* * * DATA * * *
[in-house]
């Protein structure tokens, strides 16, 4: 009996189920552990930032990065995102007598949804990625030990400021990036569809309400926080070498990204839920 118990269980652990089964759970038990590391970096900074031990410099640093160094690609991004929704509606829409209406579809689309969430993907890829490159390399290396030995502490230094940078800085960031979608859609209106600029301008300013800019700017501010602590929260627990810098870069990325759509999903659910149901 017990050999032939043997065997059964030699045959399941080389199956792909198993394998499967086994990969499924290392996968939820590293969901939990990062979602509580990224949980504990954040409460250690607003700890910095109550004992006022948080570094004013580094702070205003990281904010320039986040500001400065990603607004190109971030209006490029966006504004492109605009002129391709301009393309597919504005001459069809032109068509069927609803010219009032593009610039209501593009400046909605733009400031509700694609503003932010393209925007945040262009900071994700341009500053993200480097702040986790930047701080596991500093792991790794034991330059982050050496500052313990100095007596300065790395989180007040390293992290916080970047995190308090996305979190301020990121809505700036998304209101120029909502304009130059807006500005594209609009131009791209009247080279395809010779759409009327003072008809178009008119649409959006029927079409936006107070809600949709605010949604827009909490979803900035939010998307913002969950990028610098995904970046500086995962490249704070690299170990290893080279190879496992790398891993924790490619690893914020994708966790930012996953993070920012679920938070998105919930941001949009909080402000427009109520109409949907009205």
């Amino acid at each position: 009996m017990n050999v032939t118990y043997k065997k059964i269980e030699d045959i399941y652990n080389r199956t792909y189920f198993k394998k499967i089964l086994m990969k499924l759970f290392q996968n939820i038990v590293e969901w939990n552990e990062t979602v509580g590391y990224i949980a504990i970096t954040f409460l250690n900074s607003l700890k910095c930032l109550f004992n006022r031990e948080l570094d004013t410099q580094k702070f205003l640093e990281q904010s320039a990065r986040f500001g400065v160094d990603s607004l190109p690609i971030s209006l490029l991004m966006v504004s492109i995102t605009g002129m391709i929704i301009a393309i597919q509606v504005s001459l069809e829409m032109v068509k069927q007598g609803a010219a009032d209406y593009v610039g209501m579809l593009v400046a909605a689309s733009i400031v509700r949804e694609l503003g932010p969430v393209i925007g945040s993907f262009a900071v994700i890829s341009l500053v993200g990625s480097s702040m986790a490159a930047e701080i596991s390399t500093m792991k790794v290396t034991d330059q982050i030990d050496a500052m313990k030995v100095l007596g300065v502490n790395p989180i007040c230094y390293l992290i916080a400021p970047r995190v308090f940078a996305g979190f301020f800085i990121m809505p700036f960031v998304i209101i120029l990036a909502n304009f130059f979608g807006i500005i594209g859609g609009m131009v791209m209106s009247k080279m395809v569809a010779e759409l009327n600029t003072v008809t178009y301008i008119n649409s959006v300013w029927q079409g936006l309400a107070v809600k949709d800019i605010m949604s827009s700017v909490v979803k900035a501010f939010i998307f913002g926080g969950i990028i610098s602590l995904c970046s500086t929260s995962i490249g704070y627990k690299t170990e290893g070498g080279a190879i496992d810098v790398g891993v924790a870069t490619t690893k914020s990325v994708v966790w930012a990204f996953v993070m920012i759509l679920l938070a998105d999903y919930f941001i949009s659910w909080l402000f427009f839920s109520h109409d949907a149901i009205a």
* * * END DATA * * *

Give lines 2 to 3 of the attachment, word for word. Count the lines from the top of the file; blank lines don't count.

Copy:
């Protein structure tokens, strides 16, 4: 009996189920552990930032990065995102007598949804990625030990400021990036569809309400926080070498990204839920 118990269980652990089964759970038990590391970096900074031990410099640093160094690609991004929704509606829409209406579809689309969430993907890829490159390399290396030995502490230094940078800085960031979608859609209106600029301008300013800019700017501010602590929260627990810098870069990325759509999903659910149901 017990050999032939043997065997059964030699045959399941080389199956792909198993394998499967086994990969499924290392996968939820590293969901939990990062979602509580990224949980504990954040409460250690607003700890910095109550004992006022948080570094004013580094702070205003990281904010320039986040500001400065990603607004190109971030209006490029966006504004492109605009002129391709301009393309597919504005001459069809032109068509069927609803010219009032593009610039209501593009400046909605733009400031509700694609503003932010393209925007945040262009900071994700341009500053993200480097702040986790930047701080596991500093792991790794034991330059982050050496500052313990100095007596300065790395989180007040390293992290916080970047995190308090996305979190301020990121809505700036998304209101120029909502304009130059807006500005594209609009131009791209009247080279395809010779759409009327003072008809178009008119649409959006029927079409936006107070809600949709605010949604827009909490979803900035939010998307913002969950990028610098995904970046500086995962490249704070690299170990290893080279190879496992790398891993924790490619690893914020994708966790930012996953993070920012679920938070998105919930941001949009909080402000427009109520109409949907009205």
């Amino acid at each position: 009996m017990n050999v032939t118990y043997k065997k059964i269980e030699d045959i399941y652990n080389r199956t792909y189920f198993k394998k499967i089964l086994m990969k499924l759970f290392q996968n939820i038990v590293e969901w939990n552990e990062t979602v509580g590391y990224i949980a504990i970096t954040f409460l250690n900074s607003l700890k910095c930032l109550f004992n006022r031990e948080l570094d004013t410099q580094k702070f205003l640093e990281q904010s320039a990065r986040f500001g400065v160094d990603s607004l190109p690609i971030s209006l490029l991004m966006v504004s492109i995102t605009g002129m391709i929704i301009a393309i597919q509606v504005s001459l069809e829409m032109v068509k069927q007598g609803a010219a009032d209406y593009v610039g209501m579809l593009v400046a909605a689309s733009i400031v509700r949804e694609l503003g932010p969430v393209i925007g945040s993907f262009a900071v994700i890829s341009l500053v993200g990625s480097s702040m986790a490159a930047e701080i596991s390399t500093m792991k790794v290396t034991d330059q982050i030990d050496a500052m313990k030995v100095l007596g300065v502490n790395p989180i007040c230094y390293l992290i916080a400021p970047r995190v308090f940078a996305g979190f301020f800085i990121m809505p700036f960031v998304i209101i120029l990036a909502n304009f130059f979608g807006i500005i594209g859609g609009m131009v791209m209106s009247k080279m395809v569809a010779e759409l009327n600029t003072v008809t178009y301008i008119n649409s959006v300013w029927q079409g936006l309400a107070v809600k949709d800019i605010m949604s827009s700017v909490v979803k900035a501010f939010i998307f913002g926080g969950i990028i610098s602590l995904c970046s500086t929260s995962i490249g704070y627990k690299t170990e290893g070498g080279a190879i496992d810098v790398g891993v924790a870069t490619t690893k914020s990325v994708v966790w930012a990204f996953v993070m920012i759509l679920l938070a998105d999903y919930f941001i949009s659910w909080l402000f427009f839920s109520h109409d949907a149901i009205a």